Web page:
I’ve been arguing for some time that the challenge facing cycling campaigners is less a practical one of explaining the technical features of effective infrastructure, and more a campaign to change perceptions and attitudes. Politicians might be shallow and opportunistic, but they’re not so stupid that they couldn’t find out how to build decent segregated facilities if they really wanted to do that.
The problem is not that politicians don’t understand what works, but that they can’t, deep down, be bothered to do the job properly. They don’t think it’s important enough, and they don’t think there are enough votes in it (at the moment, they’re probably right, though some leadership might be nice).
It’s great being photographed on a bike because it makes people think you are a man of the people when you’re not. (Dave, George, Boris…) But still, no economically successful voter would really want to ride a bike seriously, would they?
Which is why I agree with most of Edmund King’s recent comments, that cycling has a serious perception problem, akin, in some ways (see caveats below) to racism. Edmund King is a very canny leader. No spittle-flecked road tax rants from him.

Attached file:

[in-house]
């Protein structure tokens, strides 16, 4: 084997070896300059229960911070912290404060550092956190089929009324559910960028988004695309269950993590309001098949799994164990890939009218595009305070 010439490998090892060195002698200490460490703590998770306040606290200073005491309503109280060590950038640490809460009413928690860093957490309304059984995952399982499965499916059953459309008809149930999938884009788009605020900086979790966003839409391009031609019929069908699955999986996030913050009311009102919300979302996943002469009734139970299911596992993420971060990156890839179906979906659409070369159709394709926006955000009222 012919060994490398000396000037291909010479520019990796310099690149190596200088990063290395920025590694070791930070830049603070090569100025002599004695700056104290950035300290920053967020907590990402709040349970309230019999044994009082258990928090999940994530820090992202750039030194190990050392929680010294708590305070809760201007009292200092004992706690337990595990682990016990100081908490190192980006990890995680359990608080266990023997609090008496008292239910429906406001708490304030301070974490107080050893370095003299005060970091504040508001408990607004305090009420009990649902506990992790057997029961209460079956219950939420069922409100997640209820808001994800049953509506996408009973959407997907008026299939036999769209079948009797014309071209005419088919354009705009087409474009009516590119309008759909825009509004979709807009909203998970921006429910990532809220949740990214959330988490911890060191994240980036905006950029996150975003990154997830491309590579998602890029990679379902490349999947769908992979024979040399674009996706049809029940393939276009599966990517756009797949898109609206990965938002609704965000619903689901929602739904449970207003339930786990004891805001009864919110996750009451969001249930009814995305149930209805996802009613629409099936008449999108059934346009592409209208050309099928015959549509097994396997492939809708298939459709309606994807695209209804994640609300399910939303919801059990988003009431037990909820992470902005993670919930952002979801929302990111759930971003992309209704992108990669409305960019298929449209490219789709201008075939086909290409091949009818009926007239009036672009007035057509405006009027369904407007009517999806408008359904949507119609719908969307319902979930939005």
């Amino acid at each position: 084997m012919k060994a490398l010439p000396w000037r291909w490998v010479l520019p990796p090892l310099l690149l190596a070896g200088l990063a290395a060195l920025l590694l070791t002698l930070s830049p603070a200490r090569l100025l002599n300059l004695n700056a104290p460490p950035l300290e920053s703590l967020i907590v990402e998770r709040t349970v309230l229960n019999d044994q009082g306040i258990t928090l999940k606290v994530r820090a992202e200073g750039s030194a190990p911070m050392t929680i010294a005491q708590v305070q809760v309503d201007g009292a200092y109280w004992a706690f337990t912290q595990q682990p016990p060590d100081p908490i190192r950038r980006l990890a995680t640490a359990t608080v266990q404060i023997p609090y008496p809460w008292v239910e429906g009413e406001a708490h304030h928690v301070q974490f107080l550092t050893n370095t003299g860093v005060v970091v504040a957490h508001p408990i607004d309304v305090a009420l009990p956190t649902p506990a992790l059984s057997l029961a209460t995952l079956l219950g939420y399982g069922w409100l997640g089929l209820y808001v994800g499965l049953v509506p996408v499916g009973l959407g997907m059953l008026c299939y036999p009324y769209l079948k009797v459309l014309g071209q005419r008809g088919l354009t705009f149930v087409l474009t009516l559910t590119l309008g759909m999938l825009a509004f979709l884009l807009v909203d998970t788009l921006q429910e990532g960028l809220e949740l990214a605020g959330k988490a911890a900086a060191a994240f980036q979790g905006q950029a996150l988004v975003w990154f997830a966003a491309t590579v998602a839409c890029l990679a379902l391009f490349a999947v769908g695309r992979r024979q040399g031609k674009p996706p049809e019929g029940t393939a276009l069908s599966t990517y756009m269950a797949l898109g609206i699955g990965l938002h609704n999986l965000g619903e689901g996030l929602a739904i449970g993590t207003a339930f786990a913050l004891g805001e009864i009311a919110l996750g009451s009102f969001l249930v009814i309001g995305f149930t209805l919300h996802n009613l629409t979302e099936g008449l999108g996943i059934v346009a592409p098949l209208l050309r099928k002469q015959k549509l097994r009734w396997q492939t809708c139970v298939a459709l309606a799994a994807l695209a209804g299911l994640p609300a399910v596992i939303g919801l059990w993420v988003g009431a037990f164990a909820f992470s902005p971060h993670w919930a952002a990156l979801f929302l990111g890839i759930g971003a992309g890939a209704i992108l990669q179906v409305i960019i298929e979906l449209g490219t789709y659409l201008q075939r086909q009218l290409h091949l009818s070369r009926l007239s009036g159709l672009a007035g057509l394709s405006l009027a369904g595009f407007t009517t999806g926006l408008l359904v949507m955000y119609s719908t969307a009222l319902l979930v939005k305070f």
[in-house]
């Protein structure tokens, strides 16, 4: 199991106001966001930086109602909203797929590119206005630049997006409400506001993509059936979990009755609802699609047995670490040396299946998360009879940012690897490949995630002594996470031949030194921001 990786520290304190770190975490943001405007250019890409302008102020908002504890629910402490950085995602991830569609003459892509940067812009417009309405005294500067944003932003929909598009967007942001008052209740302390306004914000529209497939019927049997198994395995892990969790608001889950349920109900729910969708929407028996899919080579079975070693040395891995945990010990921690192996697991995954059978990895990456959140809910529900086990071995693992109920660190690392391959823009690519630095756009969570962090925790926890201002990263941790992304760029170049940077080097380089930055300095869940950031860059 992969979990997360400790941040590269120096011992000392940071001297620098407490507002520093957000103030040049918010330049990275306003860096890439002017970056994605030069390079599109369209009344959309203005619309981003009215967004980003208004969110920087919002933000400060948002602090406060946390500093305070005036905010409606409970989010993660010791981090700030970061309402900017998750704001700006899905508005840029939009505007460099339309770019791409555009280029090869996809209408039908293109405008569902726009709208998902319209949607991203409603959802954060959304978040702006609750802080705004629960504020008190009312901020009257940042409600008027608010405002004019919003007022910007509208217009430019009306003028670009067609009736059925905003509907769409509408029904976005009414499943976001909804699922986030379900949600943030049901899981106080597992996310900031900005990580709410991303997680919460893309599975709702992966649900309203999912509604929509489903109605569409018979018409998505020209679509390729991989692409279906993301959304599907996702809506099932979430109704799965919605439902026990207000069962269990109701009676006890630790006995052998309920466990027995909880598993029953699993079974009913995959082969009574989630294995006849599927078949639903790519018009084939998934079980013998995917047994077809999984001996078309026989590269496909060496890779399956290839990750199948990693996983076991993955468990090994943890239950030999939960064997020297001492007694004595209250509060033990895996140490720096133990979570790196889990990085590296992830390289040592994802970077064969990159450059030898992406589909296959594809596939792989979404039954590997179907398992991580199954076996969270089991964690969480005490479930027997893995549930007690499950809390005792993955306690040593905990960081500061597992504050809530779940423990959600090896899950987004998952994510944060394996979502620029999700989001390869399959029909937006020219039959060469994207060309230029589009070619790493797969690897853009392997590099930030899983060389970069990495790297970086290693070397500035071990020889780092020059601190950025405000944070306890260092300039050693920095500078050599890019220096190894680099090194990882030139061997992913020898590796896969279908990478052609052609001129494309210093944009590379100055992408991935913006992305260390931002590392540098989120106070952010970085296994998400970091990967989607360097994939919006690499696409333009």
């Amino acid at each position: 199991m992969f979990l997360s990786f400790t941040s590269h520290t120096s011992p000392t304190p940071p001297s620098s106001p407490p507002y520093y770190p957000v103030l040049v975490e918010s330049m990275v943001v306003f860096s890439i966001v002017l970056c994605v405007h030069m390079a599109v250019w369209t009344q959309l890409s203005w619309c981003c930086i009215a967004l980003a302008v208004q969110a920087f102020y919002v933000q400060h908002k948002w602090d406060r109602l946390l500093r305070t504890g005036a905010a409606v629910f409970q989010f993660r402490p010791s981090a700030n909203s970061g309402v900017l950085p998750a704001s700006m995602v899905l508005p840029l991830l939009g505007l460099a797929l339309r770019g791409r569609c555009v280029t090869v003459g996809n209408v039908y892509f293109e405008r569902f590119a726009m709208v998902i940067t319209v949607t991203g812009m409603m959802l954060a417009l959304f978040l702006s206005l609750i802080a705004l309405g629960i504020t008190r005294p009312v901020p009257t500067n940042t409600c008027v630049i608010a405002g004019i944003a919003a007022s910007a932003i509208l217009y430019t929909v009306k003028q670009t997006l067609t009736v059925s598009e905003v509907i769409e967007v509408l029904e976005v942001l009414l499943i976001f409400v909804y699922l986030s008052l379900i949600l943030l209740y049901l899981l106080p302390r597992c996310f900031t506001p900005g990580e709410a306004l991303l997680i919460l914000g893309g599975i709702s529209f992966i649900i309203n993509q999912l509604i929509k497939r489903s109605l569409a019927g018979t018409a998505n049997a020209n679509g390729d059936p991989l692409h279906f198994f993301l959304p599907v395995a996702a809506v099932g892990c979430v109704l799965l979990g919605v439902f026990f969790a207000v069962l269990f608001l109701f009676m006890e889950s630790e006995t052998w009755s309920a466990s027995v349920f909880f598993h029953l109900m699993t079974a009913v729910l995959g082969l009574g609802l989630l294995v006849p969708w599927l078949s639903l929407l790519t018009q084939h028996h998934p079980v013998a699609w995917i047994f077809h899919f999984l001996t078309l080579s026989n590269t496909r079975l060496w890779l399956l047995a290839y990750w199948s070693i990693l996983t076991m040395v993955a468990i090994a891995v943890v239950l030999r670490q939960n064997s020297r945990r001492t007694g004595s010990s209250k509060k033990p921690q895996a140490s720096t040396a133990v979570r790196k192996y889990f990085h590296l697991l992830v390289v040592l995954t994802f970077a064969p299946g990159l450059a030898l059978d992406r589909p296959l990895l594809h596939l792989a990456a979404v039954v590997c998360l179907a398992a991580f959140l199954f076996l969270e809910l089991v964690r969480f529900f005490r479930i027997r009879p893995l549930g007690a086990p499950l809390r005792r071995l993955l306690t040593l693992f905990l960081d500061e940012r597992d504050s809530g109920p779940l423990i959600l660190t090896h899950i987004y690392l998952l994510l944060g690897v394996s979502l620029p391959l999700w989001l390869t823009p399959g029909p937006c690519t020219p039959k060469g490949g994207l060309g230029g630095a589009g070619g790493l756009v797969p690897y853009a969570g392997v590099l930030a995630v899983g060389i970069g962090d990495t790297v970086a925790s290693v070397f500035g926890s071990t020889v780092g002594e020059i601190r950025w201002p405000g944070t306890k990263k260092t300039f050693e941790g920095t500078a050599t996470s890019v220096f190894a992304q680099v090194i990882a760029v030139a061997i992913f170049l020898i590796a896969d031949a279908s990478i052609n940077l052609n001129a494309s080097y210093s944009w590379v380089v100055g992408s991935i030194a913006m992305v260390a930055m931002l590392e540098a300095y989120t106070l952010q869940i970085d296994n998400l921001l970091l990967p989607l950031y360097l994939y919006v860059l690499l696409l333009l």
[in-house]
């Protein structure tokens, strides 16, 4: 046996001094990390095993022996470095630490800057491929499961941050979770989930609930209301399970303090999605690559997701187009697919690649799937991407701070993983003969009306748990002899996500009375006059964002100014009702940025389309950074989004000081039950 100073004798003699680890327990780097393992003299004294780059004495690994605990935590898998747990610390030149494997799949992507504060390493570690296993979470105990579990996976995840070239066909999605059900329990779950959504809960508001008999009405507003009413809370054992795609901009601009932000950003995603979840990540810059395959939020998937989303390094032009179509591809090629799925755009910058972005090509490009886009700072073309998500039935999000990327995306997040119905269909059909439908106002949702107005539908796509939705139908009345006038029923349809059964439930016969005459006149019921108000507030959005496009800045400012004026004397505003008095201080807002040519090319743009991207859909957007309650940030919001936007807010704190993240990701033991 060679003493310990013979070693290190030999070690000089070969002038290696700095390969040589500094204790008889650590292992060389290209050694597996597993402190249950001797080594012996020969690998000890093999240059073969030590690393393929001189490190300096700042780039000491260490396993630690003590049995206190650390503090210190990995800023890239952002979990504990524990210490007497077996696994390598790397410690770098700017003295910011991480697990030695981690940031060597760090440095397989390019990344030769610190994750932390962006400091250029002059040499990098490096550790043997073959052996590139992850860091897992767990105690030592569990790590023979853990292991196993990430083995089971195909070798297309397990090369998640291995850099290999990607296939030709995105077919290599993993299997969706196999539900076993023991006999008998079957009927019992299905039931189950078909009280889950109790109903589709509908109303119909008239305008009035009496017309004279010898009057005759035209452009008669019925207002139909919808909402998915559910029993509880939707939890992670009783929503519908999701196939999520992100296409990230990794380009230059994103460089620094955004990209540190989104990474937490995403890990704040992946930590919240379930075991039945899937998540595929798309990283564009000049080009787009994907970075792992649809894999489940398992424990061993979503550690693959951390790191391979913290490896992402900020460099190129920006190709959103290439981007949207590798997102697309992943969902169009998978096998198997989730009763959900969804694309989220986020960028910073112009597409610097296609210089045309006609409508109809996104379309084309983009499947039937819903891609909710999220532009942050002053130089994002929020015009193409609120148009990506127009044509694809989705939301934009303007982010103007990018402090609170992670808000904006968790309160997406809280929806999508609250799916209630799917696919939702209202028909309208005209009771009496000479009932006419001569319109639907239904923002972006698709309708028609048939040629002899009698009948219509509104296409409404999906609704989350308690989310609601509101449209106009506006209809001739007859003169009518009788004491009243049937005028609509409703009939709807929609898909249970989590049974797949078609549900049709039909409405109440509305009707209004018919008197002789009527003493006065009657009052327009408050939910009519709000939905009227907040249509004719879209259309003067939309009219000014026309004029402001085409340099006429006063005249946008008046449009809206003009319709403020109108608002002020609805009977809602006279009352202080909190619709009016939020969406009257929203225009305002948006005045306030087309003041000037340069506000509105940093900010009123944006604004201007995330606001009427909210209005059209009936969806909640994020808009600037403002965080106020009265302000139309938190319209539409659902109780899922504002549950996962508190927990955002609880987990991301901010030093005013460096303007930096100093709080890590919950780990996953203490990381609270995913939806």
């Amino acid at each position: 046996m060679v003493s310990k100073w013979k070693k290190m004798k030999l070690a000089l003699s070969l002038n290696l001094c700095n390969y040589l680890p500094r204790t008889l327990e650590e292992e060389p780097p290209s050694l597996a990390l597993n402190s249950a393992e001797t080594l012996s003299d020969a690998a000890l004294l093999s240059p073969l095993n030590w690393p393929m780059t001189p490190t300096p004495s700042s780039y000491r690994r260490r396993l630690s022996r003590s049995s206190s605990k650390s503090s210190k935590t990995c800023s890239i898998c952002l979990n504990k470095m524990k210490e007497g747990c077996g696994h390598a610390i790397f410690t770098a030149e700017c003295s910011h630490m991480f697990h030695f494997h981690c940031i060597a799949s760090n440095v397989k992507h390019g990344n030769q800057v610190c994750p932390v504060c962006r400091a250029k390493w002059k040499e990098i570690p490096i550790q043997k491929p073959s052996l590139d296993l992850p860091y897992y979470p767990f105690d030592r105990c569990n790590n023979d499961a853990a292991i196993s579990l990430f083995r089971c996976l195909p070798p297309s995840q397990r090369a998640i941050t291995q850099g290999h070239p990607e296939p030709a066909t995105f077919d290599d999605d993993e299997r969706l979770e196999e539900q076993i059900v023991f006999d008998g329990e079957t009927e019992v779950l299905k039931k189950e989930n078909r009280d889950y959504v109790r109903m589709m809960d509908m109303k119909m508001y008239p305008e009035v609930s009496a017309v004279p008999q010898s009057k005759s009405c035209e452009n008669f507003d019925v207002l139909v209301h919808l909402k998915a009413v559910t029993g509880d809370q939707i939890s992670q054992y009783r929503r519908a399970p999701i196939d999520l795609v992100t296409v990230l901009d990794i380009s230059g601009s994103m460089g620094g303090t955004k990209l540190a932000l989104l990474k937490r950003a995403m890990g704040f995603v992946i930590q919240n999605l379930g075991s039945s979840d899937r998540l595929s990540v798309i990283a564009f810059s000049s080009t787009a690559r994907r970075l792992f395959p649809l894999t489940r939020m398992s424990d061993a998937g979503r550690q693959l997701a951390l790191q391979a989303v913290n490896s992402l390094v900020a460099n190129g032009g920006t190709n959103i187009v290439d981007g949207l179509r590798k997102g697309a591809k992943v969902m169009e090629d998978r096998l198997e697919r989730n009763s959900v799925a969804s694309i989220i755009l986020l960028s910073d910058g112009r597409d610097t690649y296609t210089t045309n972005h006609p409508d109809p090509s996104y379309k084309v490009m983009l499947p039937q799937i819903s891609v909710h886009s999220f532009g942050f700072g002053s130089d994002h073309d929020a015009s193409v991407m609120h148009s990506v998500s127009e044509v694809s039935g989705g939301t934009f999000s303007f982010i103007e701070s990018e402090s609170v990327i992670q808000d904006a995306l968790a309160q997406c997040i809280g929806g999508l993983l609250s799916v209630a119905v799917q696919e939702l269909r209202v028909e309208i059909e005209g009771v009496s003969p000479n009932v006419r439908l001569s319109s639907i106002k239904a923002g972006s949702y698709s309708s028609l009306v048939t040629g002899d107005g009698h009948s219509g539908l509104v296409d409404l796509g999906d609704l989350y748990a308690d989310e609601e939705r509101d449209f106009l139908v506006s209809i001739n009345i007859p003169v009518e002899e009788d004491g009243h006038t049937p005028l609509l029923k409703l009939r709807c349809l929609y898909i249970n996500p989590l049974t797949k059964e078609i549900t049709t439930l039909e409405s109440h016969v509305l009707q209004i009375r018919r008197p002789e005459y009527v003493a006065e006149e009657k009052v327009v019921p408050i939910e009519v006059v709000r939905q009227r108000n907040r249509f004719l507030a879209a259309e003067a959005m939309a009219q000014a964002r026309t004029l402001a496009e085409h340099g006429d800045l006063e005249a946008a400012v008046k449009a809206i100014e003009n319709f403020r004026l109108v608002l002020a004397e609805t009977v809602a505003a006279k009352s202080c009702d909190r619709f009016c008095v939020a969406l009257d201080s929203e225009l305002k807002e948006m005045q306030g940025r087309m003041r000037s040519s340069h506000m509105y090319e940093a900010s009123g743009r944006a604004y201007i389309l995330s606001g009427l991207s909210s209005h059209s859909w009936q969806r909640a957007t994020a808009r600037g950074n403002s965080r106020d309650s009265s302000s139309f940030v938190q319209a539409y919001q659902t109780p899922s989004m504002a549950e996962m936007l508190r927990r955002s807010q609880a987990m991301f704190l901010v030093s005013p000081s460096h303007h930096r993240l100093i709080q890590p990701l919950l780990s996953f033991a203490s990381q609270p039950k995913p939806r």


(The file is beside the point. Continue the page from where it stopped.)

I’ve been meaning to write something along these lines for a while. News stories come up all the time which reveal the damage done to our collective wellbeing by the misconceived and disproportionate status given to the car:
To deal with this threat it’s not enough to point out where, pragmatically, the road lobby is wrong (although we do have to do that). We also have to neutralise the imagery and iconography of the car, to counter the huge weight of positive propaganda created by the advertising and political weight of the motor industry.
I’ve made a particular effort to avoid the Belgian Dardennes brothers’ films for over ten years, after a misspent evening watching Rosetta, one of the most eyeball-scratchingly pretentious ninety minutes of celluloid ever to give art cinema a bad name. (You can now see the whole thing on Youtube, you lucky things, without having to track down an arthouse cinema, as I did back in ’99.)
Veering between having no plot and a plot so abysmally contrived you wish they hadn’t bothered after all, it confirms every casual prejudice about serious French (and Belgian) cinema. Its sole purpose appears to be to enable the audience to cleanse its indulged soul of middle-class guilt with bizarre (the fishing scene is to die for) and extravagant fantasies of working-class misery.